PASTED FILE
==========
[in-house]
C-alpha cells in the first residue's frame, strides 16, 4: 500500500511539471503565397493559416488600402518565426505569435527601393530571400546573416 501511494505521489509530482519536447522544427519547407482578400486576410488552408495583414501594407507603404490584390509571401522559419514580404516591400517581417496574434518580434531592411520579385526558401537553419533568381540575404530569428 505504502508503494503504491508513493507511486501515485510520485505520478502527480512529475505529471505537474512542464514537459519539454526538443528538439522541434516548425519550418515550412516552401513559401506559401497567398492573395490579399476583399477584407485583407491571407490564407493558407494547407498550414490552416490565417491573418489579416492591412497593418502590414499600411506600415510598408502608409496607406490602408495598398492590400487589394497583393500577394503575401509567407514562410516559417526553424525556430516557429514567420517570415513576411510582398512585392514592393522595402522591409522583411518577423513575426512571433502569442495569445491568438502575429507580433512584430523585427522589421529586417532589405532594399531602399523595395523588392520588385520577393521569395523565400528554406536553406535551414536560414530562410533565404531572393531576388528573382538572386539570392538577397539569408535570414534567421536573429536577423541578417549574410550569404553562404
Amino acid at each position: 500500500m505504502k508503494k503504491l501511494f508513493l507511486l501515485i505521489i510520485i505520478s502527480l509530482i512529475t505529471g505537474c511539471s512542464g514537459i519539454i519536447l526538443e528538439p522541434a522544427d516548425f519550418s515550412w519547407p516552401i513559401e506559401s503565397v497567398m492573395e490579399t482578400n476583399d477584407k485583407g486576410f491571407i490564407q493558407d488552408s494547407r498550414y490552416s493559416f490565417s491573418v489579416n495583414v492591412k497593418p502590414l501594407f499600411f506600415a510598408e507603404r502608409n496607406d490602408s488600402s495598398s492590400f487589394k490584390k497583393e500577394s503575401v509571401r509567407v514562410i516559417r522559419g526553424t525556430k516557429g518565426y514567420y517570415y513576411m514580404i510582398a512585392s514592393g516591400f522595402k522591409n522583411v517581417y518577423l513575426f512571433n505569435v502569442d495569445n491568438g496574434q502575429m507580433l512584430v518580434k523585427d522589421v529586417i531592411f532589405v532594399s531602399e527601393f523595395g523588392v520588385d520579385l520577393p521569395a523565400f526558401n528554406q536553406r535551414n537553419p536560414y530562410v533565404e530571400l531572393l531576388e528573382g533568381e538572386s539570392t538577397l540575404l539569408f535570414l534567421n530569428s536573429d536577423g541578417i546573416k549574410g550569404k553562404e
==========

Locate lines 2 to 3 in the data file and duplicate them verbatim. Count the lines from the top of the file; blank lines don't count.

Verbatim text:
C-alpha cells in the first residue's frame, strides 16, 4: 500500500511539471503565397493559416488600402518565426505569435527601393530571400546573416 501511494505521489509530482519536447522544427519547407482578400486576410488552408495583414501594407507603404490584390509571401522559419514580404516591400517581417496574434518580434531592411520579385526558401537553419533568381540575404530569428 505504502508503494503504491508513493507511486501515485510520485505520478502527480512529475505529471505537474512542464514537459519539454526538443528538439522541434516548425519550418515550412516552401513559401506559401497567398492573395490579399476583399477584407485583407491571407490564407493558407494547407498550414490552416490565417491573418489579416492591412497593418502590414499600411506600415510598408502608409496607406490602408495598398492590400487589394497583393500577394503575401509567407514562410516559417526553424525556430516557429514567420517570415513576411510582398512585392514592393522595402522591409522583411518577423513575426512571433502569442495569445491568438502575429507580433512584430523585427522589421529586417532589405532594399531602399523595395523588392520588385520577393521569395523565400528554406536553406535551414536560414530562410533565404531572393531576388528573382538572386539570392538577397539569408535570414534567421536573429536577423541578417549574410550569404553562404
Amino acid at each position: 500500500m505504502k508503494k503504491l501511494f508513493l507511486l501515485i505521489i510520485i505520478s502527480l509530482i512529475t505529471g505537474c511539471s512542464g514537459i519539454i519536447l526538443e528538439p522541434a522544427d516548425f519550418s515550412w519547407p516552401i513559401e506559401s503565397v497567398m492573395e490579399t482578400n476583399d477584407k485583407g486576410f491571407i490564407q493558407d488552408s494547407r498550414y490552416s493559416f490565417s491573418v489579416n495583414v492591412k497593418p502590414l501594407f499600411f506600415a510598408e507603404r502608409n496607406d490602408s488600402s495598398s492590400f487589394k490584390k497583393e500577394s503575401v509571401r509567407v514562410i516559417r522559419g526553424t525556430k516557429g518565426y514567420y517570415y513576411m514580404i510582398a512585392s514592393g516591400f522595402k522591409n522583411v517581417y518577423l513575426f512571433n505569435v502569442d495569445n491568438g496574434q502575429m507580433l512584430v518580434k523585427d522589421v529586417i531592411f532589405v532594399s531602399e527601393f523595395g523588392v520588385d520579385l520577393p521569395a523565400f526558401n528554406q536553406r535551414n537553419p536560414y530562410v533565404e530571400l531572393l531576388e528573382g533568381e538572386s539570392t538577397l540575404l539569408f535570414l534567421n530569428s536573429d536577423g541578417i546573416k549574410g550569404k553562404e